Dmitry Bivol retained his WBA light heavyweight title in lopsided fashion with a unanimous decision over Gilberto “Zurdo” Ramirez on Saturday in Abu Dhabi, United Arab Emirates.
The win — via scores of 118-110, 117-111 and 117-111 — comes after Bivol broke through in May with an upset victory over Canelo Alvarez, ESPN’s No. 1 pound-for-pound boxer at the time.
With the pair of impressive wins, Bivol (21-0, 11 KOs) is the clear front-runner for Fighter of the Year honors with less than 60 days remaining in the 2022 campaign.
“I proved myself, I can be the best guy in the world,” said Bivol, ESPN’s No. 8 pound-for-pound boxer. “… The lion is not biggest animal in jungle, but he’s king. Zurdo bigger than me; doesn’t matter.”
Indeed, Ramirez appeared to be the far bigger man, even though he’s a former 168-pound titleholder who moved up to 175 in 2019. The 31-year-old Mexican fighter had stopped all five of his light heavyweight opponents inside the distance but was never truly in the fight with Bivol.
The 31-year-old Bivol, who fights out of St. Petersburg, Russia, controlled the action from the opening bell with his excellent jab, smooth footwork and impeccable timing.
In previous fights, Bivol was content to box from the outside, but against Alvarez, he was far more aggressive and unleashed five- and six-punch combinations. And once again, Bivol came forward. He wisely applied pressure and peppered Ramirez with jabs and straight right hands that met the mark over and over.
Curiously, Ramirez attempted to outbox Bivol, rather than fire body shots and pressure the champion. The strategy simply made matters easier for Bivol, who used superior hand speed and footwork to evade Ramirez’s power shots and make him pay.
Now, Bivol hopes to fight Artur Beterbiev, who holds three light heavyweight titles, in one of the best matchups the sport can offer. Beterbiev, ESPN’s No. 7 pound-for-pound boxer, is set to fight Anthony Yarde on Jan. 28. But if he’s victorious, a meeting with Bivol would crown an undisputed 175-pound champion.
“I have a goal; I wanna be undisputed champion, but it doesn’t all depend on me,” Bivol said. “If it all depends on me, I fight for all four belts. … I hope they are listening to me, what I want. I’m like a kid who has a dream; I want to go with this dream.”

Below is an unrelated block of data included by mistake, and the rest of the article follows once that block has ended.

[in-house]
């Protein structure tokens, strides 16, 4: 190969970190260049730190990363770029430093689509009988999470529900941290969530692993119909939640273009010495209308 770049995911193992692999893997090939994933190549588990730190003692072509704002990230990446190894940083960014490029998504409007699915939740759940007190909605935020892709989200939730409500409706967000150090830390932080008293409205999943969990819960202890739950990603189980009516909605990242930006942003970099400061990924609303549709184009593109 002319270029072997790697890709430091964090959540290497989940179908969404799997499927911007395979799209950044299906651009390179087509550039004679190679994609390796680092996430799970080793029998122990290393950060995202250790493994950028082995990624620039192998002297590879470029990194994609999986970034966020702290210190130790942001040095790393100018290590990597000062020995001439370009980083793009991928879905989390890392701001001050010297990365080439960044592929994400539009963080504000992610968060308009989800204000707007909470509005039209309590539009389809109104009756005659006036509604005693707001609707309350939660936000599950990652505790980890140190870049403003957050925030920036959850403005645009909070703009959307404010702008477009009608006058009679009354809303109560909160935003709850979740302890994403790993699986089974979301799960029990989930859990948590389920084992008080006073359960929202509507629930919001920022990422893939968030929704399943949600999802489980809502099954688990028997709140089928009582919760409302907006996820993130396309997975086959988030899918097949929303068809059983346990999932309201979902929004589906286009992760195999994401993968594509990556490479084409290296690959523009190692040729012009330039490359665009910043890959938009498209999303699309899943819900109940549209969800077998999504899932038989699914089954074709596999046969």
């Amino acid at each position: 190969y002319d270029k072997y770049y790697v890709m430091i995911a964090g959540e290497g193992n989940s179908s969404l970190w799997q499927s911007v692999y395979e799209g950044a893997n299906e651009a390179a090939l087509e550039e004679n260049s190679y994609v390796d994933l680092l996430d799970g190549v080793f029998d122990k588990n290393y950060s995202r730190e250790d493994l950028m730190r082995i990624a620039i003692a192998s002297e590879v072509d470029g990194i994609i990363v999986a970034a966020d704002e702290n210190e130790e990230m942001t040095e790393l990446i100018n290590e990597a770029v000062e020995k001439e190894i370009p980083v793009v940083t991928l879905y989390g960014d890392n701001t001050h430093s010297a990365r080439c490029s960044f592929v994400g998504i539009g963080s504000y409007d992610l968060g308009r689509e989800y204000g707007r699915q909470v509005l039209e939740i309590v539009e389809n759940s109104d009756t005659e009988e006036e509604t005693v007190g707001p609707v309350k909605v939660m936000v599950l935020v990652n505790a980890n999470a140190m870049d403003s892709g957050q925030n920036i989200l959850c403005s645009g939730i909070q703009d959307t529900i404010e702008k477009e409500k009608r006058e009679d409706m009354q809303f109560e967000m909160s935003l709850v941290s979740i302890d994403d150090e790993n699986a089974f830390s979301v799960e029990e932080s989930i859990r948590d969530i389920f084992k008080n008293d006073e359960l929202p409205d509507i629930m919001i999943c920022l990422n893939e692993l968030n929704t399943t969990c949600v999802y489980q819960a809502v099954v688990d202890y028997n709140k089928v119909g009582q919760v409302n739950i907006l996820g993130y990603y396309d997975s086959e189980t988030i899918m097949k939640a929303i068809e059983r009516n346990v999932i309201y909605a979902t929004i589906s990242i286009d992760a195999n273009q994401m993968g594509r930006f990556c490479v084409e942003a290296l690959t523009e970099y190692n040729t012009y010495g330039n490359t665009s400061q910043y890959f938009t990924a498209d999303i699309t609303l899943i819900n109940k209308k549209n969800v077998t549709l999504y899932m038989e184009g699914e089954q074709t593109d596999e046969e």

If Bivol can’t land Beterbiev in due course, a rematch with Alvarez, who recently underwent surgery on his left wrist, is a possibility. When Bivol routed Alvarez in May, the bout was contested at 175 pounds for Bivol’s light heavyweight title. Would Bivol consider fighting Alvarez at 168 pounds, where he remains undisputed super middleweight champion, to chase his dream?
“For four belts, it’s interesting fight. Why not?” Bivol said. “But remember, I’m light heavyweight. This is my weight.”
And right now, Bivol just might be peerless at his weight. After all, Ramirez entered the fight rated No. 3 at 175 pounds by ESPN and wasn’t remotely competitive, even though he appeared to believe otherwise.
“I think I did enough,” he said, “but the judges do their job.”
Only Beterbiev, it seems, has any chance to upend Bivol’s title reign, which is now at five years and 10 defenses (and counting).
On the Matchroom Boxing on DAZN undercard, Shavkat Rakhimov scored two knockdowns of Zelfa Barrett in Round 9 for the stoppage victory to capture the vacant IBF junior lightweight title. Rakhimov, who was floored in Round 3, will next fight Joe Cordina, who was stripped of the title following hand surgery.
In another undercard title fight, Chantelle Cameron scored a unanimous-decision victory over Jessica McCaskill — scores of 97-93, 96-94 and 96-94 — to claim the undisputed women’s junior welterweight championship. McCaskill entered the bout rated No. 4 pound-for-pound by ESPN.